By Ben Finfer-
(CBS) Tiger Woods is back. Now he isn’t. Oh wait, is that him? Some fans aren’t really sure.
For many others, the truth is obvious. The man who electrified the sporting world, who turned the worst players on the PGA tour into millionaires, who could do no wrong, is dead.
When the reincarnated Woods won at Bay Hill by five strokes earlier this year there was a rush to announce his triumphant return to dominance. Yet two weeks later he finished 40th at the Masters. He followed that up with a missed cut at Quail Hollow and another 40th place finish at the Players Championship. Hardly the performance of a legend.
His second victory of the season was earlier this month at the Memorial. As vintage as it looked and felt, it was still zombie Tiger.
Remember the real Tiger? He was the best entertainment on television. 14 majors, 142 consecutive cuts made, 623 combined weeks as the top-ranked golfer in the world–as if a ranking was needed.
Courses were re-designed because of him. Attendance and ratings were directly proportional to his existence in a tournament. If he wasn’t playing it was a different event. It was just golf.
You knew when he was in the hunt too. If you didn’t, you were notified by a friend or by a disturbance in the sports Force. And then you watched.
You watched the runaway victory at the 1997 Masters, “The Chip” at Augusta in 2006, the five-round U.S. Open win on a torn ACL and fractured leg in 2008.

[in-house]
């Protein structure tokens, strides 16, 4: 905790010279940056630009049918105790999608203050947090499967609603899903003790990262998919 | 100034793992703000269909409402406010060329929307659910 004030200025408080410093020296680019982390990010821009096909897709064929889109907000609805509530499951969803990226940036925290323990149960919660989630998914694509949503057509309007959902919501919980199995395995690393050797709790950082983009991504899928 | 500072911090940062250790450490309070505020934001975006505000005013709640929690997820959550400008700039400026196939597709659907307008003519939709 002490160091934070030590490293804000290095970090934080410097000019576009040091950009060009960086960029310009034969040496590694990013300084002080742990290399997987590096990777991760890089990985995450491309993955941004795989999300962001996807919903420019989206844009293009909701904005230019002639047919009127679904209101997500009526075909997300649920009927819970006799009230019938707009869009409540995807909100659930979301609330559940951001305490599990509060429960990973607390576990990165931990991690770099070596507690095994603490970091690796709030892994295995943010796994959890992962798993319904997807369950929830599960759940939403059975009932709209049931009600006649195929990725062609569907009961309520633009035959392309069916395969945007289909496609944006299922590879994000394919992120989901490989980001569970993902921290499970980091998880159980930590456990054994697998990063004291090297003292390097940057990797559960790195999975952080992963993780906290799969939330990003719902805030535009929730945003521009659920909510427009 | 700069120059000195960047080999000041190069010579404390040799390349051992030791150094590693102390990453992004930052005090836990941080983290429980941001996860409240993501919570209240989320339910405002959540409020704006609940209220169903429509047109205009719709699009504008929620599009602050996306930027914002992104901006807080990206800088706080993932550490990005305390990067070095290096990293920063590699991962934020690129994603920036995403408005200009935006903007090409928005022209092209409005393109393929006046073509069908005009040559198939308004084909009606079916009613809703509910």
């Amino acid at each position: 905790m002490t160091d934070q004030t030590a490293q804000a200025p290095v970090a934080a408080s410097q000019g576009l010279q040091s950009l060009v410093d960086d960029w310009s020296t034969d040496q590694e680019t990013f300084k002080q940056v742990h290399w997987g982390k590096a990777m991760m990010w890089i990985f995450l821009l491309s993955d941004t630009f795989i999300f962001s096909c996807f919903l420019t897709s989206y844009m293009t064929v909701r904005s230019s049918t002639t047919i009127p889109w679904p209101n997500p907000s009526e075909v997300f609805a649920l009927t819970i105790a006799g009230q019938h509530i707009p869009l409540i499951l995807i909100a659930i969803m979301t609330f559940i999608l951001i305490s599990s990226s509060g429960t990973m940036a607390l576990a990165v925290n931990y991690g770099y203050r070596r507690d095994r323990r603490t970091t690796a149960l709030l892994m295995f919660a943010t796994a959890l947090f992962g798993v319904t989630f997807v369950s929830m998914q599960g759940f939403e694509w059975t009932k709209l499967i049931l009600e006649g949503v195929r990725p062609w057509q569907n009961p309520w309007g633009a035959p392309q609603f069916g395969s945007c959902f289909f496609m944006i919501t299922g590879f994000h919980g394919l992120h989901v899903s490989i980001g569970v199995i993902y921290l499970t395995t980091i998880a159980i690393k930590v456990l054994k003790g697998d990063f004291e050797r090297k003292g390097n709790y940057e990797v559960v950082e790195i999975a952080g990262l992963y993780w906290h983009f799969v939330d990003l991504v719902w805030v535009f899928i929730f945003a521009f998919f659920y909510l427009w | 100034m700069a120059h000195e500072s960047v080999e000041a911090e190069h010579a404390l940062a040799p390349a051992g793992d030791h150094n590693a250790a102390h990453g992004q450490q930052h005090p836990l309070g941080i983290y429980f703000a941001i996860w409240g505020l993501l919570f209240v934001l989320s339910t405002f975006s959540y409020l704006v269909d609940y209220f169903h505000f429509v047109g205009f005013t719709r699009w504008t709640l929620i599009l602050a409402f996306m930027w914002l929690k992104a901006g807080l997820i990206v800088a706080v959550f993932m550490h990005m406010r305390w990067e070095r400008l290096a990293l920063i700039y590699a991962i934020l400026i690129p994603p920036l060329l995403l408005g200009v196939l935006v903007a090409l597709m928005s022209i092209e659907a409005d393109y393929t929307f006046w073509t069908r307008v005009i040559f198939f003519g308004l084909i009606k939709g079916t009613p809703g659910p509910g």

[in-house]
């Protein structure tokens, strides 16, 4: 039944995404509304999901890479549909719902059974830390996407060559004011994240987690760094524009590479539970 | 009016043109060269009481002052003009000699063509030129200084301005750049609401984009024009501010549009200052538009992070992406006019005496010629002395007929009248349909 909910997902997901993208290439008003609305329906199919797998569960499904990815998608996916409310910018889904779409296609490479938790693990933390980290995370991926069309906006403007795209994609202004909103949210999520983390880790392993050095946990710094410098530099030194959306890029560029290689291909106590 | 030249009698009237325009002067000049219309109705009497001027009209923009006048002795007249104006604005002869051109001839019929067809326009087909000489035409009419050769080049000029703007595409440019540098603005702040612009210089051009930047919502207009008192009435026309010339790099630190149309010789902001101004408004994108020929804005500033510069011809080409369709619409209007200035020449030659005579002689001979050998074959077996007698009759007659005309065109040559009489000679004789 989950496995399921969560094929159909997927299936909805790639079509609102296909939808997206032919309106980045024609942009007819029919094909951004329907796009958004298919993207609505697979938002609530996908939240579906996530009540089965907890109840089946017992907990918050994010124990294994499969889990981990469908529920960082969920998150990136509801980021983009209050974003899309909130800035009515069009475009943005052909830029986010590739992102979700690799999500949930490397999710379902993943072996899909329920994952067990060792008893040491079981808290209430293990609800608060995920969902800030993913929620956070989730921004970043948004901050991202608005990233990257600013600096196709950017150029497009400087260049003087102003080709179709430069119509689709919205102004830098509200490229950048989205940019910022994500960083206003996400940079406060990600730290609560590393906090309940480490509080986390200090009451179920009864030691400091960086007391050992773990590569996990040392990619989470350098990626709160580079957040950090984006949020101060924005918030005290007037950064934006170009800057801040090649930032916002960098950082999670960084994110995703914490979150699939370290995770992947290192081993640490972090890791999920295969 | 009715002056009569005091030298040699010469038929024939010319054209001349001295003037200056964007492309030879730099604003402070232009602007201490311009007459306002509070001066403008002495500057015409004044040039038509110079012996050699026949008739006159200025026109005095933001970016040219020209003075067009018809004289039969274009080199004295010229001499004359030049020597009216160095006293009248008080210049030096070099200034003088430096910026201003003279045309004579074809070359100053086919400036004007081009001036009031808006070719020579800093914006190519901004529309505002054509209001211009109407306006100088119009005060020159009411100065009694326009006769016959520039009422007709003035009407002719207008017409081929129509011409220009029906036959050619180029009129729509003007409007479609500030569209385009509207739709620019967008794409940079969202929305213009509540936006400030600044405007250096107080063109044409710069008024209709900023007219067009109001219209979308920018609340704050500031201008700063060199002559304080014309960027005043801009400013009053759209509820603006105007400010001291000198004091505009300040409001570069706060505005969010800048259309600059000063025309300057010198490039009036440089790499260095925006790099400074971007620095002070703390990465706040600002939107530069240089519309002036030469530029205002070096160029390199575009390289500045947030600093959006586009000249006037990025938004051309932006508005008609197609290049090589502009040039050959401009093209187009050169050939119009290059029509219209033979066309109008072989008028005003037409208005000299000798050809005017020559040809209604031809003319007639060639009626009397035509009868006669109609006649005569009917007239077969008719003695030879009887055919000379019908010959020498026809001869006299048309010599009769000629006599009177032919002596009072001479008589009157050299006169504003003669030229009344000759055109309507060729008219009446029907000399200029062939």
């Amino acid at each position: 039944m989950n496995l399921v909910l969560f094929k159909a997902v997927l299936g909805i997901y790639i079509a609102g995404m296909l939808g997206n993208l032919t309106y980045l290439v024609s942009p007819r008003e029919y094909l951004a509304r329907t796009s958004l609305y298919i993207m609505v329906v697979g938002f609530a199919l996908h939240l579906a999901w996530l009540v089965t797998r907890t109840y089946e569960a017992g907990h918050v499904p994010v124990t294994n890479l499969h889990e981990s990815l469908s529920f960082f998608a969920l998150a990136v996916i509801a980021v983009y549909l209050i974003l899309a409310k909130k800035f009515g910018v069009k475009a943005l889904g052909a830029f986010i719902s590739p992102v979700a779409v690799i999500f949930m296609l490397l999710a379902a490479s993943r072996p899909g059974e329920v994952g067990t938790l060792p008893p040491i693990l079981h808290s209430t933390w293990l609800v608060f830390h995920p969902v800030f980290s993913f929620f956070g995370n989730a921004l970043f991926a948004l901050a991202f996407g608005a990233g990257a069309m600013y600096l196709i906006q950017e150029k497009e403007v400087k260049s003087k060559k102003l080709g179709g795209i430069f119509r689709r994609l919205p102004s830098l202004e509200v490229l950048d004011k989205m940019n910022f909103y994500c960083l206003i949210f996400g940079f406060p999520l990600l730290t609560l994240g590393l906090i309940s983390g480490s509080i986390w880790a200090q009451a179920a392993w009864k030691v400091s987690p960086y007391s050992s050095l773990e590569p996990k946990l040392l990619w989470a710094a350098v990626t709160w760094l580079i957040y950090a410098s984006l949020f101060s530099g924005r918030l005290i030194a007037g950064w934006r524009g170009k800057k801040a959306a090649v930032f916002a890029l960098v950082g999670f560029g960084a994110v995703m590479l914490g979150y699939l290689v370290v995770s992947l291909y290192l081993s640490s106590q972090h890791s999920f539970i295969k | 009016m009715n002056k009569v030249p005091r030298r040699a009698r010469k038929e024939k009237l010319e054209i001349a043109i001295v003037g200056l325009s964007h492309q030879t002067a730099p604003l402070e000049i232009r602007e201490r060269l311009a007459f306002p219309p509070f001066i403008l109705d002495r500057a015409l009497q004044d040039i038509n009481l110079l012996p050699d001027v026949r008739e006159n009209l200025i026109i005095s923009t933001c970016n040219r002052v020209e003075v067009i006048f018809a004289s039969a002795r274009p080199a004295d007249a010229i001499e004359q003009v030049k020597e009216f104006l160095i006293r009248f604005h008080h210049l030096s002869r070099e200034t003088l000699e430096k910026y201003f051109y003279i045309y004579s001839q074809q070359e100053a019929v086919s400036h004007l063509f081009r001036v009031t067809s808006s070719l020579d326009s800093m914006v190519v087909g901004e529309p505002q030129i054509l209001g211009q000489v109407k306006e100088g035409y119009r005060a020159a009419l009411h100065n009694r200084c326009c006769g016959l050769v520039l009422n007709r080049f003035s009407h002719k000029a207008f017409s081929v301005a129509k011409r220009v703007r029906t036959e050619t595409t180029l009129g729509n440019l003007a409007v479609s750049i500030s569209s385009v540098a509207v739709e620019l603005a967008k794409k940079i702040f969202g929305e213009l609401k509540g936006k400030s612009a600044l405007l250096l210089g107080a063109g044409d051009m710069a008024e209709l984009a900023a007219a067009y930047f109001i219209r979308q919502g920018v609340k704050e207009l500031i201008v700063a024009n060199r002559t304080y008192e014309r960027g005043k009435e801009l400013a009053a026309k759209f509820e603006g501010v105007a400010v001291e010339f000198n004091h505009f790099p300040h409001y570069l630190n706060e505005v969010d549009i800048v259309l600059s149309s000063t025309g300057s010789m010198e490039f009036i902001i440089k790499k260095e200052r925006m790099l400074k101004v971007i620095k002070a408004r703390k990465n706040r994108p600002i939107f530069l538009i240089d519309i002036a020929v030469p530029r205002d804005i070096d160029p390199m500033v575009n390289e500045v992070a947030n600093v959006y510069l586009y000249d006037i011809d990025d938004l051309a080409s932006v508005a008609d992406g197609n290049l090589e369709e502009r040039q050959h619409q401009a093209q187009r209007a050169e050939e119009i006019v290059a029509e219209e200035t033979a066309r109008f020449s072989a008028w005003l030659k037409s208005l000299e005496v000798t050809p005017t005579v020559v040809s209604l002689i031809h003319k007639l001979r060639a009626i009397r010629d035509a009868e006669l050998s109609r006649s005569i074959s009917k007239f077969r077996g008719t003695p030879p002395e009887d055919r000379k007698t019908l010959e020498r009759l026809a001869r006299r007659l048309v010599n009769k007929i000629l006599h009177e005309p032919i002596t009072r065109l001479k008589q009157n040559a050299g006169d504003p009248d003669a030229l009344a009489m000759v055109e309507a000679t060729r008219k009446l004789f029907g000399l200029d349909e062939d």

That last moment was also the beginning of the end. More so than the one where Woods drove his SUV into a tree. The 2008 U.S. Open win was his most recent in a major. His 14th, four away from Jack Nicklaus’ record. Still.
Following that event, Woods had surgery and didn’t play again the rest of the year. He returned and won a few more times in 2009, but wasn’t the same.
He missed the cut at the Open Championship, a shockingly rare occurrence. He lost to Y.E. Yang at the PGA Championship, for the first time failing to win a major after holding a 54-hole lead. And, of course, he had some issues in his personal life.
It had to end eventually. It was impossible for him to keep up the superhuman pace. Golf isn’t meant for such dominance. It requires a combination of physical and mental toughness that for a while Woods mastered. Not so much anymore.
He is still one of the best players in the world. He has proven this year that he can still win. And perhaps this week he will prove he can still win a major.
But it’s different now. “Tiger versus the field” isn’t the no-brainer it used to be. Neither is breaking Nicklaus’ record. There are too many other players out there with equal or greater skill.
Golf is back to being just golf. And Woods is just another guy playing it. That other guy isn’t coming back.
Ben Finfer is a weekend host and associate producer of The McNeil & Spiegel Show, heard Monday-Friday from 9am-1pm on 670 The Score and 670TheScore.com. Follow him on Twitter at @BenFinfer.